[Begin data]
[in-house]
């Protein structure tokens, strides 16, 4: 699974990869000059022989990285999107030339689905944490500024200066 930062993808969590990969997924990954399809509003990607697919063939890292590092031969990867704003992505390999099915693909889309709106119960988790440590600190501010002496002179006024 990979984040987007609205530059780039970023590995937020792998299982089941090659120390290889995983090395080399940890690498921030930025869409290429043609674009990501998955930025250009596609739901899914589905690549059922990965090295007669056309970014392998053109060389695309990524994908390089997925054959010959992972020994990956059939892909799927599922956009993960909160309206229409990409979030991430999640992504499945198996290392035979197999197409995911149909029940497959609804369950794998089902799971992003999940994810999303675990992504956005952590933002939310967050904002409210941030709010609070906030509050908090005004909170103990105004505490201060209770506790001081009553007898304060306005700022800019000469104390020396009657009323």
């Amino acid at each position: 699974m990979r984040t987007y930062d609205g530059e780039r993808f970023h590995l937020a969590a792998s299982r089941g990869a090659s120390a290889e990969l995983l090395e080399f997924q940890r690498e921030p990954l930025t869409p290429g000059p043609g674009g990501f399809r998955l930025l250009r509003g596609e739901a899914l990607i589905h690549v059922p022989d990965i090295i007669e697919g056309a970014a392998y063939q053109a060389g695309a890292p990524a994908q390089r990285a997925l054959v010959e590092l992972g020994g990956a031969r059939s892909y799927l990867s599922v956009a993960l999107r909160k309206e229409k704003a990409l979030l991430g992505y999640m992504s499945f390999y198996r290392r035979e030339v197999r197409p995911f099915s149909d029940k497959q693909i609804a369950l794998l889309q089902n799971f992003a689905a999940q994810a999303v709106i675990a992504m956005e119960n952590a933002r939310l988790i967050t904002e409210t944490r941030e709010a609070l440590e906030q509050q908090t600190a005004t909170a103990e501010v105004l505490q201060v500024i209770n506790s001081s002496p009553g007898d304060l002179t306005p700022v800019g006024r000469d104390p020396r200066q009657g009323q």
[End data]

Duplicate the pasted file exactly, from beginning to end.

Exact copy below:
[in-house]
């Protein structure tokens, strides 16, 4: 699974990869000059022989990285999107030339689905944490500024200066 930062993808969590990969997924990954399809509003990607697919063939890292590092031969990867704003992505390999099915693909889309709106119960988790440590600190501010002496002179006024 990979984040987007609205530059780039970023590995937020792998299982089941090659120390290889995983090395080399940890690498921030930025869409290429043609674009990501998955930025250009596609739901899914589905690549059922990965090295007669056309970014392998053109060389695309990524994908390089997925054959010959992972020994990956059939892909799927599922956009993960909160309206229409990409979030991430999640992504499945198996290392035979197999197409995911149909029940497959609804369950794998089902799971992003999940994810999303675990992504956005952590933002939310967050904002409210941030709010609070906030509050908090005004909170103990105004505490201060209770506790001081009553007898304060306005700022800019000469104390020396009657009323």
């Amino acid at each position: 699974m990979r984040t987007y930062d609205g530059e780039r993808f970023h590995l937020a969590a792998s299982r089941g990869a090659s120390a290889e990969l995983l090395e080399f997924q940890r690498e921030p990954l930025t869409p290429g000059p043609g674009g990501f399809r998955l930025l250009r509003g596609e739901a899914l990607i589905h690549v059922p022989d990965i090295i007669e697919g056309a970014a392998y063939q053109a060389g695309a890292p990524a994908q390089r990285a997925l054959v010959e590092l992972g020994g990956a031969r059939s892909y799927l990867s599922v956009a993960l999107r909160k309206e229409k704003a990409l979030l991430g992505y999640m992504s499945f390999y198996r290392r035979e030339v197999r197409p995911f099915s149909d029940k497959q693909i609804a369950l794998l889309q089902n799971f992003a689905a999940q994810a999303v709106i675990a992504m956005e119960n952590a933002r939310l988790i967050t904002e409210t944490r941030e709010a609070l440590e906030q509050q908090t600190a005004t909170a103990e501010v105004l505490q201060v500024i209770n506790s001081s002496p009553g007898d304060l002179t306005p700022v800019g006024r000469d104390p020396r200066q009657g009323q």